(“The Naked Liberal, an Anthology of George Menezes”, edited by Selma Carvalho, published by Cinnamon Teal Publishing, Goa, pages 209, price Rs 295/-)
Naked, liberal, George Menezes, Goa – enough to get most men salivating! The last time I saw a cover page of naked, liberal Goa it was when that “dirty old man” Khushwant Singh was the editor of “The Illustrated Weekly of India” way back in the 1970s. The full blown cover had a young firangi couple adorned with a minimal display of flowers that revealed more than they concealed! The image endures to this day.
George Menezes (GM) is also an old man now, but not dirty. He is Goan, speaks the naked truth and is unabashedly liberal in his thinking. There are several photographs in the book, but not of Khushwant’s genre. Nevertheless, there is enough to tempt, tease and titillate. One has to sometimes read between the lines to bare the truth, as in his relationships with Klaudia in Germany and Helena in America, or to understand his observation about the refugee woman with the “small firm breasts” bathing outside his apartment window.
This book though is far from voyeurism. It is a voyage, taking one back to GM’s early days on a little island called Divar in Goa’s halcyon days. It talks about his father, Professor Armando Menezes, a rationalist cum nationalist, a renowned professor of English literature, who made poets like Shelley and Keats come alive. It talks of his diminutive and devoted mother, and the incompatibility of his parents’ marriage. “My father was a six-foot something, a towering intellectual with an equally towering temper. My mother was five-foot-nothing, patient, soft spoken and gentle as a dove”. But then, isn’t incompatibility the spice of life? And GM has had more than his share of “Sugar & Spice”, nasty and nice; as so often portrayed in his columns over the years.
This anthology of GM’s writings is edited by Selma Carvalho, head of the British Goans project in the U.K. Pardon me for saying that I am seldom enamoured of NRI commentaries on Indian culture or ethos. This is what the editor says, “It is in the dark, dank recesses of family vaults which have long been neglected … that rich treasures are to be found; where the apocryphal can be weeded out and replaced with the truth of a livid experience”. Ouch, is this some kind of a journey into Roman catacombs or Egyptian tombs? Fortunately not. The editor, however, redeems herself by quoting Armando Menezes that “behind all the books, there is a man, and the man is worth more than all the books”. She adds that, nevertheless, “We are reticent to pry into the lives of our authors”.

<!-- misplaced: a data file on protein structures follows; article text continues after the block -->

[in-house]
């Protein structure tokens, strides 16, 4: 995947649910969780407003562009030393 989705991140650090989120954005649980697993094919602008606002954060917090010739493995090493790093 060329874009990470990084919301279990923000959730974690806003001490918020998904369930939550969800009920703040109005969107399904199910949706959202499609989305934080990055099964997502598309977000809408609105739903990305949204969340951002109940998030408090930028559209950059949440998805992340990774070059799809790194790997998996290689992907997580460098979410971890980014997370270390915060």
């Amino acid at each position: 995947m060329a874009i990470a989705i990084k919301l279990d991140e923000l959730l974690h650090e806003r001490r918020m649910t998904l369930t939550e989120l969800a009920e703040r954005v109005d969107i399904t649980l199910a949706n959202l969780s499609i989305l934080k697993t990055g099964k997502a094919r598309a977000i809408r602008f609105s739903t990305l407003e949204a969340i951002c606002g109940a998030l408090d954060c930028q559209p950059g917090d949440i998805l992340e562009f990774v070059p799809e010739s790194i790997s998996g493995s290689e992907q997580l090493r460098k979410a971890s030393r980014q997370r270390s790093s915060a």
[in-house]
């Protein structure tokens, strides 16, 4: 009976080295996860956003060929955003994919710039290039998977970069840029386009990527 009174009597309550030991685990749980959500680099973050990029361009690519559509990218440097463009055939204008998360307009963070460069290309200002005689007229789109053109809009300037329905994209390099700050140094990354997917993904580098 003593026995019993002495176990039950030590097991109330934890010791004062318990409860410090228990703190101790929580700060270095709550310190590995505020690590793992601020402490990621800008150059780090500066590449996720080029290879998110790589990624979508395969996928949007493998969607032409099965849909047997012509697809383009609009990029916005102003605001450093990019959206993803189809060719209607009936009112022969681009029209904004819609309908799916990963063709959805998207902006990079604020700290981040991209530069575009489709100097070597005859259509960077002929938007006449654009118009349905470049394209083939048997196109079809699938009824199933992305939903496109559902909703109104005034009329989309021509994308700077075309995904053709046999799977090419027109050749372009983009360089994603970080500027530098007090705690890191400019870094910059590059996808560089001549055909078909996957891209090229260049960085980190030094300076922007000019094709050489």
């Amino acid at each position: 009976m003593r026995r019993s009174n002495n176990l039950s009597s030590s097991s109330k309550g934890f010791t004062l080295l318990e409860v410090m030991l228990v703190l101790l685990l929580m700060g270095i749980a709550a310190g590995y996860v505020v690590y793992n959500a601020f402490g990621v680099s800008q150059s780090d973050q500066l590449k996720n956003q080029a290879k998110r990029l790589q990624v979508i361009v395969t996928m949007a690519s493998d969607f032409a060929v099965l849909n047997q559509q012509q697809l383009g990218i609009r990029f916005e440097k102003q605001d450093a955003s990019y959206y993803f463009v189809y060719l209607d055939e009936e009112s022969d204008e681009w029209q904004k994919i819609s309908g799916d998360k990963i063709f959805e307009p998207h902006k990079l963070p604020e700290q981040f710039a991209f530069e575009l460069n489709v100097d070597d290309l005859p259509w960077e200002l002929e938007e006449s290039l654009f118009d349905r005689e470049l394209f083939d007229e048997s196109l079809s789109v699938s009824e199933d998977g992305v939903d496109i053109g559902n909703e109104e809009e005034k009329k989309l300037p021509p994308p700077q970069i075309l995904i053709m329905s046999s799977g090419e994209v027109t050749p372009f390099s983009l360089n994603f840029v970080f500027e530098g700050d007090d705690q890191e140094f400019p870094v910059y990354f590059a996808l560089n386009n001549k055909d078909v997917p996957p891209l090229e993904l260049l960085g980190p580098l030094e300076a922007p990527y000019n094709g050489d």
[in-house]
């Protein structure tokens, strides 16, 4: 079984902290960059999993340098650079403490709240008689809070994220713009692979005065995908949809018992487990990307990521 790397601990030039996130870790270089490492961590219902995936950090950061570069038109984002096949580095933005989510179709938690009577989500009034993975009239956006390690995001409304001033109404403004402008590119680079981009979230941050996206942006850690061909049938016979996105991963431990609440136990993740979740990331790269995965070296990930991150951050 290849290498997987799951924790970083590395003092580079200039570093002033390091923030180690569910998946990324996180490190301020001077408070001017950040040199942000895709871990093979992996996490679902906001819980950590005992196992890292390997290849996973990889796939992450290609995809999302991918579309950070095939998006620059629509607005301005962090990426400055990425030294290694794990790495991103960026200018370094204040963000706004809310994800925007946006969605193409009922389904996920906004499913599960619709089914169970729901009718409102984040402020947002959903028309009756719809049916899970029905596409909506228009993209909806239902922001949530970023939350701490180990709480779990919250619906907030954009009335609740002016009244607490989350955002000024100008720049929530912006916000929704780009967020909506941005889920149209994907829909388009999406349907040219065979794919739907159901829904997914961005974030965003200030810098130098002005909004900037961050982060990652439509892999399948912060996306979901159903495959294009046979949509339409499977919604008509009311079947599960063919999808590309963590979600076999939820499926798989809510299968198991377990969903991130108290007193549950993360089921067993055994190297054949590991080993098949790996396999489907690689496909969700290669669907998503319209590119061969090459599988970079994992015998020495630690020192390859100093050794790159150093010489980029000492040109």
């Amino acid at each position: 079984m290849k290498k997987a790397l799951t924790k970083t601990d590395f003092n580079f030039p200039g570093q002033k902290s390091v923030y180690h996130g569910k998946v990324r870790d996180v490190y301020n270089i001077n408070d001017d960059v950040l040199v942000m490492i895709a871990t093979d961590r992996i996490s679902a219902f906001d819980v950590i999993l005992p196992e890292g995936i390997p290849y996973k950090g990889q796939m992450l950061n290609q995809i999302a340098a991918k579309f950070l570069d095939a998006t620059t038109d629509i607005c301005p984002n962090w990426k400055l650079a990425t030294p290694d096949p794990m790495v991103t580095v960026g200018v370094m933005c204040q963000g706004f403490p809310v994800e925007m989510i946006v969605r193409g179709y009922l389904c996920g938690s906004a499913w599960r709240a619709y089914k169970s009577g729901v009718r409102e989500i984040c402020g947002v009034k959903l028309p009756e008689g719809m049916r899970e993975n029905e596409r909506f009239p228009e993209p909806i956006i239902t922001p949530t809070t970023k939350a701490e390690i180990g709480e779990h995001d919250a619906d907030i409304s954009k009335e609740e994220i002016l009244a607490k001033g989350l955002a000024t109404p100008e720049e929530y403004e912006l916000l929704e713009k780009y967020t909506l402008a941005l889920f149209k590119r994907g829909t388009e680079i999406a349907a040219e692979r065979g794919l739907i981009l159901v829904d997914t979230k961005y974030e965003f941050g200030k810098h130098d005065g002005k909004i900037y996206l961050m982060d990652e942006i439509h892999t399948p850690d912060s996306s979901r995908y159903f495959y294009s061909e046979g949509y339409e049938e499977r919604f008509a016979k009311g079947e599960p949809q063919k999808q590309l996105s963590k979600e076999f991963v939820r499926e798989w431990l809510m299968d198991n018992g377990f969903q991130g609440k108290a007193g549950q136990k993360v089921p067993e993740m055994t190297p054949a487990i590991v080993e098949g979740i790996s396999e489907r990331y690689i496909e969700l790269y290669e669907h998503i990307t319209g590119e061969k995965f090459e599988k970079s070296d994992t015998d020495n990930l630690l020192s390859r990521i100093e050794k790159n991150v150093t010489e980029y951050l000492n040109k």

GM dispenses with this reticence by himself allowing us to pry into his life – to go beyond the words, to the man himself. That is what I like most about GM, his world beyond his words. He has obviously inherited from his father a mastery over language, both poetry and prose. Infact, even his prose is poetic, and he uses poetic licence to score quite a few points, but without being licentious. His is a unique genre of words, verbs and verse; rhyme and reason; a flavour for every season.
The book itself has various sections on the family roots, colonial and liberated Goa, Bombay, his poetry, and an all embracing section on “Man, Politics and Religion”. My personal acquaintance with GM, for 27 years, falls in the last category, which I thought would interest me the most. It didn’t, perhaps because I already knew what was being articulated. But it would still be of abiding interest to those who aren’t so familiar with GM.
For me, the really endearing part of the anthology was being privy, without having to pry, to GM’s personal relationships – be they with his parents, his wife Thecla (so beautiful even in suffering), his children and grandchildren, and even with his mysterious lady friends! It is here that he truly merits the title of The Naked Liberal.
The experiences in France, Germany, the U.K. and the U.S.A. are enthralling – his mistakenly standing in the wrong line, and getting free bread from a soup kitchen; or the corruption that he encountered when posted as the Airforce Attaché to France.
At a personal level I share a wee disappointment. GM was elected National President of the All India Catholic Union in 1986, and hand-picked me to be his successor in 1990. But the book is strangely silent on this eventful chapter of his life. In a future edition I do hope that another chapter will be added.
GM’s self-deprecating humour, something that endears a writer to his readers, is evident in his epilogue “Watching my own Passing Away”. It depicts his imaginary funeral. There were only three persons present – a frustrated money-lender, a jilted lover and a cop looking for the dead body! Great men are those who can belittle themselves, and yet extract a laugh, not a sigh of sympathy.
There is much more that I could write in this review. But it would be better if you got your own copy and read this anthology for yourself. It’s worth the money honey, or sonny, as the case may be. I conclude in George Menezes’ French idiom, that “The Naked Liberal” is indeed au courant.